I arrived in Quito at 2 am after a flight from Madrid via Guayaquil. Arriving at that hour and with a six hour time difference from the UK knocked me back a bit. The flight over provided by LAN Airlines was wonderful so it is probably the altitude that has made my first couple of days, by necessity, slow ‘just get orientated’ kind of days.
Quito is the capital city of Ecuador and at 2,800 meters is the highest capital city in the world. I’m sure I’ll get used to the altitude quickly but you do feel a little light headed and I wouldn’t recommend the steep hotel stairs – there is even a little warning sign to “watch your step and your breath” – but don’t worry lifts are available!
The whole city was made a World Heritage Site by UNESCO in 1978 has it has one of the largest and best-preserved historic centres in South America. The hotel I’m staying in, Casa Gangotena, is right in the middle of this historic core and a quick wander has shown me some of the best of the city. This place was important as a trade centre before the arrival of the Spanish in the early 1500s but it was declared a city in 1556 with the rather catchy title of Muy Noble y Muy Leal Ciudad de San Francisco de Quito – translated as “Very Noble and Loyal City of San Francisco of Quito”. I think we’ll stick to calling it Quito.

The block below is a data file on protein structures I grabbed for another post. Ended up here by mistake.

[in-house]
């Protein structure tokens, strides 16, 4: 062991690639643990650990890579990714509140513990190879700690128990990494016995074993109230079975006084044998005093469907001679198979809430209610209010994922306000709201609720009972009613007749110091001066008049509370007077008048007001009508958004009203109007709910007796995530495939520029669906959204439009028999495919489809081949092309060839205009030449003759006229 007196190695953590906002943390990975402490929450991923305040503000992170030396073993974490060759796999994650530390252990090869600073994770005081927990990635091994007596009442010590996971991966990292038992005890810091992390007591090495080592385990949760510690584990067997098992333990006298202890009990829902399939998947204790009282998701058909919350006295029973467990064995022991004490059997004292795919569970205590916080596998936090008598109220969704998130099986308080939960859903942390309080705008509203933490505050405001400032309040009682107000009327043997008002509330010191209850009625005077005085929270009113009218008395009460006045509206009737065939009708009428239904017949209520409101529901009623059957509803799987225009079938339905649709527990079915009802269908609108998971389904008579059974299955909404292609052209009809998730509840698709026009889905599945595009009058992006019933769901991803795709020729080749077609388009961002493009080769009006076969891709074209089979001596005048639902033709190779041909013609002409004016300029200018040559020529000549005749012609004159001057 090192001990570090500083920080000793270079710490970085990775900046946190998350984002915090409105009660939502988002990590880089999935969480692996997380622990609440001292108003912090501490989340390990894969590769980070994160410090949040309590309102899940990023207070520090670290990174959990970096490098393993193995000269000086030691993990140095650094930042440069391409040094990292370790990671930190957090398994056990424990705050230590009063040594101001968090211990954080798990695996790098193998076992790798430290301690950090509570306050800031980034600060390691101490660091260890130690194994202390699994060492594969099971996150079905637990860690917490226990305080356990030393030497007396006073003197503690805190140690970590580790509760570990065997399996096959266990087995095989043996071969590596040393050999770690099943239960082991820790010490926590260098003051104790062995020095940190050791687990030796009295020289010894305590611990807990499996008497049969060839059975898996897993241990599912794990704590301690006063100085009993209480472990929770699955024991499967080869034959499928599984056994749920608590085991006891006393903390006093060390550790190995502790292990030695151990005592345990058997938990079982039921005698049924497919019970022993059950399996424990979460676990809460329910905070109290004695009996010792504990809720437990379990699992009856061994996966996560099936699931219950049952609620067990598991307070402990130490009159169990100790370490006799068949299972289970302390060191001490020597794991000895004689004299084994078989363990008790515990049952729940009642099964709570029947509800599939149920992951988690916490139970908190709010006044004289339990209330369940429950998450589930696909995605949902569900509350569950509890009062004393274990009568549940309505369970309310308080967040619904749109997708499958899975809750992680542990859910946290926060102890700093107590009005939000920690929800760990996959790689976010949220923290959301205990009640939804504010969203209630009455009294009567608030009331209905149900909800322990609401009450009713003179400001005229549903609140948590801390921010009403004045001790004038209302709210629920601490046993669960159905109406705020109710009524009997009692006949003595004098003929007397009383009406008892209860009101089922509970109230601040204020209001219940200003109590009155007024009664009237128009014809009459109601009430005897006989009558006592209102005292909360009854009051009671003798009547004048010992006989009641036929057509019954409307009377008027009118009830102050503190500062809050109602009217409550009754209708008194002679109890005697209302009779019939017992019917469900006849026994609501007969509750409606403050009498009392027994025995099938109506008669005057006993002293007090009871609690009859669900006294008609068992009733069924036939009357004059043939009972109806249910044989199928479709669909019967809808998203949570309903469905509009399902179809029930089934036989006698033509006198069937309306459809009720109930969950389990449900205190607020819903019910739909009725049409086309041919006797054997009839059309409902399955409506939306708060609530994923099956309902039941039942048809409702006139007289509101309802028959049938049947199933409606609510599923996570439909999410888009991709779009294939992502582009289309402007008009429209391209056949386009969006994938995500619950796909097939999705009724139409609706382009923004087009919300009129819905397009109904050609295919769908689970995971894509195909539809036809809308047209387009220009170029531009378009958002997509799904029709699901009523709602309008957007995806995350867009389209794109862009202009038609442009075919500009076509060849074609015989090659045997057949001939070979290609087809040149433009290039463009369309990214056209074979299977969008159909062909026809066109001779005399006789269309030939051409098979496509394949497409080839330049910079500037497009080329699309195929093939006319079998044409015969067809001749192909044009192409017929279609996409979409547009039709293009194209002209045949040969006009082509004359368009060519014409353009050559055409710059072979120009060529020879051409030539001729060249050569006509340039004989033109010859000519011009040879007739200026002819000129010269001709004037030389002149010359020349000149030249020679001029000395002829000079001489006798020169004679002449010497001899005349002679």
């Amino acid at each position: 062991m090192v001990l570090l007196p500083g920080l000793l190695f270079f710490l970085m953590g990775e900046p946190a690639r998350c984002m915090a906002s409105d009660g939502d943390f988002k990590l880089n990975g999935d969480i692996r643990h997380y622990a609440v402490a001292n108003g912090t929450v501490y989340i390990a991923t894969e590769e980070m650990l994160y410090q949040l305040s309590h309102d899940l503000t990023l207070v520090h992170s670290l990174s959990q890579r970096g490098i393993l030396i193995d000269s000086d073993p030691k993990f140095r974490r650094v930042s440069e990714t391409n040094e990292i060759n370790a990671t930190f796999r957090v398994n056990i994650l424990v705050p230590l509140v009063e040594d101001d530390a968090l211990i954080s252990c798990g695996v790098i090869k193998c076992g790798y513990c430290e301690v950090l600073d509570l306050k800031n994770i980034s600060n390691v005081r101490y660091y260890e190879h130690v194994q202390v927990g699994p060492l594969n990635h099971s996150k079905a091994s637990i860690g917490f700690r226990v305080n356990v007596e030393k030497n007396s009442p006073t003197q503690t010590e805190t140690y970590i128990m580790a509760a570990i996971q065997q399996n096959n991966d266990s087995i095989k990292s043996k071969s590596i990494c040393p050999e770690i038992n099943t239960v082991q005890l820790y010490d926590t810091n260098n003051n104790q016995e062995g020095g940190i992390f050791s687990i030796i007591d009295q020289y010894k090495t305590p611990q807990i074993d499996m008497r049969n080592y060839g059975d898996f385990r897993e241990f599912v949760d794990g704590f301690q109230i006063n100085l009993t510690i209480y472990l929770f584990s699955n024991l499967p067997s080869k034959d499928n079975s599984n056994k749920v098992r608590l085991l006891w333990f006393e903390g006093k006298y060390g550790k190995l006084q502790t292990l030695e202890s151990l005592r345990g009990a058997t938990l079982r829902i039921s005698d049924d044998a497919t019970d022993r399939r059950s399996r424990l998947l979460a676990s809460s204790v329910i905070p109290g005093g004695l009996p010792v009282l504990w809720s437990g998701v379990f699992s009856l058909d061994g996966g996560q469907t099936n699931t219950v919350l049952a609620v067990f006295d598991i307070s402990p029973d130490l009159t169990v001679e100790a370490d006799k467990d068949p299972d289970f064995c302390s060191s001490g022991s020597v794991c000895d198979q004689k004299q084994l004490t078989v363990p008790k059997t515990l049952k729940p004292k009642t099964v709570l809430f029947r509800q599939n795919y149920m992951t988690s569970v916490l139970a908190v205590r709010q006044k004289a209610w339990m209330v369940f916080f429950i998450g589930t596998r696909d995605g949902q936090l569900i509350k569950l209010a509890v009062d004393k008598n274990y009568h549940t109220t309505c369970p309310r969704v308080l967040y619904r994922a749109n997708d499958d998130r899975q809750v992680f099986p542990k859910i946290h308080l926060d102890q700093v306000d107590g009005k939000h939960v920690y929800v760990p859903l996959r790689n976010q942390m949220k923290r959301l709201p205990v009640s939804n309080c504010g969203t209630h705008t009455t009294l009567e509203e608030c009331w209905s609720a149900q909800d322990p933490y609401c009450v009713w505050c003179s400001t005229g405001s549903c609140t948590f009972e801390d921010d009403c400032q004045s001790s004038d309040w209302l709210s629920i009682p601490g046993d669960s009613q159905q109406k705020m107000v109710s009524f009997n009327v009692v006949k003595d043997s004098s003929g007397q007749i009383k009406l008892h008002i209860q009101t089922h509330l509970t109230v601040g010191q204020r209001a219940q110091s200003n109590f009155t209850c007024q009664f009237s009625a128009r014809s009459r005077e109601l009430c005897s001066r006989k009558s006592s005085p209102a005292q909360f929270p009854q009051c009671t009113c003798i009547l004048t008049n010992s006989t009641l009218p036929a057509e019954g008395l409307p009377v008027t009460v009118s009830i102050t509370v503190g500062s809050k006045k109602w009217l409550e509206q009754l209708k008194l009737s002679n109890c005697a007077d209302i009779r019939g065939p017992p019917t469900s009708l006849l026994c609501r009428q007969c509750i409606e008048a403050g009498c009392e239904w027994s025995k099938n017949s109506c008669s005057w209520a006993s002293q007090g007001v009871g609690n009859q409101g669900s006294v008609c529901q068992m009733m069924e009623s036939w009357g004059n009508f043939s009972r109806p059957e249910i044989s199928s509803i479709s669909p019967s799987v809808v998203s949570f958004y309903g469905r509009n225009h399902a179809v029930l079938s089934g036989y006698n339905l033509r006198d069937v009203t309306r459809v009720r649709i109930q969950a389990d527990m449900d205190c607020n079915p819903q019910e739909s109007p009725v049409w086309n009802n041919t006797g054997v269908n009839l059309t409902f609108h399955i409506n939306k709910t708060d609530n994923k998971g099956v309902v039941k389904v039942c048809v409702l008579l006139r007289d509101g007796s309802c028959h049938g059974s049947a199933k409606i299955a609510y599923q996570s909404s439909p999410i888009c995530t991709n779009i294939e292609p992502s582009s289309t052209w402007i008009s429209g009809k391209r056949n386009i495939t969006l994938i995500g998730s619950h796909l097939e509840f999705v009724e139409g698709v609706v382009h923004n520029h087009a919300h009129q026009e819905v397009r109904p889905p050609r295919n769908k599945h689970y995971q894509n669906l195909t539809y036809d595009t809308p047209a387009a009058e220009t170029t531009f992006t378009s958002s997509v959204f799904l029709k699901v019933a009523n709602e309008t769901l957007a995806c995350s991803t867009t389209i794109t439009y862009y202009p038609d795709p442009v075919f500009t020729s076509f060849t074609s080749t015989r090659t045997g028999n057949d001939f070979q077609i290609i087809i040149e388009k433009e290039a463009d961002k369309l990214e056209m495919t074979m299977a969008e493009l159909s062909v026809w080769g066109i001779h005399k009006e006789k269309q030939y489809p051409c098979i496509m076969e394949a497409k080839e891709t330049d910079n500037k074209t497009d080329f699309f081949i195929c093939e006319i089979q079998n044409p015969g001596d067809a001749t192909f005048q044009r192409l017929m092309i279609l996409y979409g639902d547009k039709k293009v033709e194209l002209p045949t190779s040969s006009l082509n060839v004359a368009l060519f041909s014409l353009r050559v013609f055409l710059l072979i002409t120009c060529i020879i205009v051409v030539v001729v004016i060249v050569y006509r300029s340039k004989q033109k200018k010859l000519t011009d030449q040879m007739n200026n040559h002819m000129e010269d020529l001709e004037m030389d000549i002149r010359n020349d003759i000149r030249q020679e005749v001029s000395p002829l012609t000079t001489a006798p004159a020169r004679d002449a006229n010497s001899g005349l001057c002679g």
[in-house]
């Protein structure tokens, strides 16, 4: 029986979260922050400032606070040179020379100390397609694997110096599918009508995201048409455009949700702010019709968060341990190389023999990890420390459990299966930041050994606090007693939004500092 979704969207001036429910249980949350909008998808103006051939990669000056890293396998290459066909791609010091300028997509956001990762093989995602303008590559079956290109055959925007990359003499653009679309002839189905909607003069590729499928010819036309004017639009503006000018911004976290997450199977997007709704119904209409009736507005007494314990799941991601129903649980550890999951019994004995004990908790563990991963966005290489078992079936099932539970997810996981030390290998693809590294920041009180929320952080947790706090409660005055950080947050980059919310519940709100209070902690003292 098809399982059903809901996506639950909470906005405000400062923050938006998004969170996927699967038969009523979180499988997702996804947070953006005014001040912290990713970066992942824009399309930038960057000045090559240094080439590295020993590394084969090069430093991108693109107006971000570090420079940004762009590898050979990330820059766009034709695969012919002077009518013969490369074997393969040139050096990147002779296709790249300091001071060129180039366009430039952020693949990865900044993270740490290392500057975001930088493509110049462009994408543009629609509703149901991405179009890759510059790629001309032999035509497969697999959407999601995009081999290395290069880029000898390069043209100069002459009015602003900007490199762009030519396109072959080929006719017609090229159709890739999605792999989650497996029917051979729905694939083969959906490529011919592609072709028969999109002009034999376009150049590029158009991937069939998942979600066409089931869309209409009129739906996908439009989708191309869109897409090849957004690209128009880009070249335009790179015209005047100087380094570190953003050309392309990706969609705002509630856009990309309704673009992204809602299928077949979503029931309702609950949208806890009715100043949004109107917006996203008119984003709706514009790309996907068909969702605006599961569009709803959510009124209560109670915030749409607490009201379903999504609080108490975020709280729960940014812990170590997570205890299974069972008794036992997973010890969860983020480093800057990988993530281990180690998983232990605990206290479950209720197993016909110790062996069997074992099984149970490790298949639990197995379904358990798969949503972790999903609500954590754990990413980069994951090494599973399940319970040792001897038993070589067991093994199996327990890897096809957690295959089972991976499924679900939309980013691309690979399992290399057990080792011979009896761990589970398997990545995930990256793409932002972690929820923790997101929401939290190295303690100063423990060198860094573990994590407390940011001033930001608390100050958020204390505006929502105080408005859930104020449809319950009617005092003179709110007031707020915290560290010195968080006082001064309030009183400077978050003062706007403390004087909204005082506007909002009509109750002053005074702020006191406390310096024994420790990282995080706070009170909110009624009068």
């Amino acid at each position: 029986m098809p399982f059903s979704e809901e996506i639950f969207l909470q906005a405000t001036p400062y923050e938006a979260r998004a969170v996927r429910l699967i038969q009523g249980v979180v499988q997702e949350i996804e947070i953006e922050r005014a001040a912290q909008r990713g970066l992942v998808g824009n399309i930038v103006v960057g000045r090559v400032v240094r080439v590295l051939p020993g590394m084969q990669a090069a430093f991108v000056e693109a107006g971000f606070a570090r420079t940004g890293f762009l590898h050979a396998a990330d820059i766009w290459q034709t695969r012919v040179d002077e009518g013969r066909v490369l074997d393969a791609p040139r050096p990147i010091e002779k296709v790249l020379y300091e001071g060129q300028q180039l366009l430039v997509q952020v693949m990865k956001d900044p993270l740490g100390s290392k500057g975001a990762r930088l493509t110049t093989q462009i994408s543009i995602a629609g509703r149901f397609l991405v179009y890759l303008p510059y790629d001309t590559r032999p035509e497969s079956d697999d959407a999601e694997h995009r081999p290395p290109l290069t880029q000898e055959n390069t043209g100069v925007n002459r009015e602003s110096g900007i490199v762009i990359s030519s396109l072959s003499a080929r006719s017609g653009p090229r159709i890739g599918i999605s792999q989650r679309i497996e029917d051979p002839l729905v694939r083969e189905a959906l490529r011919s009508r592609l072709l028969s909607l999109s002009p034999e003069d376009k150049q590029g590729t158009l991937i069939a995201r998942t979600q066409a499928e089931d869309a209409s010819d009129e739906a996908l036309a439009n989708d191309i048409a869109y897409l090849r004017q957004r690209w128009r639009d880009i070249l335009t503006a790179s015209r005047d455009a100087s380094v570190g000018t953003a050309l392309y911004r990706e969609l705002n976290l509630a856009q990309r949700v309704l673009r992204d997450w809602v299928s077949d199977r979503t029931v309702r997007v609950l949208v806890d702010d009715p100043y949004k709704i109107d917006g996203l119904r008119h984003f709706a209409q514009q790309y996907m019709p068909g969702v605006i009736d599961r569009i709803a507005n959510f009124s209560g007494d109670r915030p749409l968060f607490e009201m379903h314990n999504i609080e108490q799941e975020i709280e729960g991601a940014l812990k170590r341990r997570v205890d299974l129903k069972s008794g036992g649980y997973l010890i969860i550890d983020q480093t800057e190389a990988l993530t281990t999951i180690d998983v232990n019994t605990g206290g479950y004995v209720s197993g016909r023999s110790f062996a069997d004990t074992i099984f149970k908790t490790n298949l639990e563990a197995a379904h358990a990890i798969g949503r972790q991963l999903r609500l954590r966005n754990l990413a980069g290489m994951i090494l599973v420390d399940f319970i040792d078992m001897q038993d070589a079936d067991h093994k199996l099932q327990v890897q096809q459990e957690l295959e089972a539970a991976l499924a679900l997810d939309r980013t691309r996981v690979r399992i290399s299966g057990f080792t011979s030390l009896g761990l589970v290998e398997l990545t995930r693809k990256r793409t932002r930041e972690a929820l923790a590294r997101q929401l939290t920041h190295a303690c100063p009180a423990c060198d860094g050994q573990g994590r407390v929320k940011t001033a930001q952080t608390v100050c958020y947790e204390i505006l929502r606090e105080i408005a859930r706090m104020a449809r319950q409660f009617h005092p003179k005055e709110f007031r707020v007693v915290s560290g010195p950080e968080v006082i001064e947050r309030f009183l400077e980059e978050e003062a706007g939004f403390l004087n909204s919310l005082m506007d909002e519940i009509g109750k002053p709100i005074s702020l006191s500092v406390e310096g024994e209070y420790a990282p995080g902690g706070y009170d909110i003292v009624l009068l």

We are delving into this trip with the fantastic help from Metropolitan Touring, Ecuador’s most established tour operator. Considered the heritage brand of the Galápagos Islands it started with tours to the islands in the 60s, now it is giving us a first class experience of Quito just for a start.
Even though I knew it had a long history and was expecting Spanish influence I still found myself a little shocked with the scale and beauty of the architecture. In particular, several of the churches are full on Baroque – dripping with gold leaf. The Church of La Compañía de Jesús is one such example but there are many others including the Church and Monastery of St. Francis (aka San Francisco) which is adjacent the hotel. Many of the buildings have been renovated and converted into museums, small shopping arcades, cafes and restaurants making it a really pleasant place to while away a Sunday.
The whole city is surrounded by several volcanoes and built on steep side hills so, as you will see from the photographs the areas surrounding the historic core are built on dramatic slopes – the brightly coloured houses adding to the effect.
One of the volcanoes, Reventador, even showered the city in some ash following an eruption in 2002 – but I’m glad to say it’s been all quite today. Outside of the historic core Quito is a more modern city with around 2 million people and several Universities. The modern city is full of life, restaurants, art galleries and bars.
So I’m really very impressed with Quito…. if a little out of breath.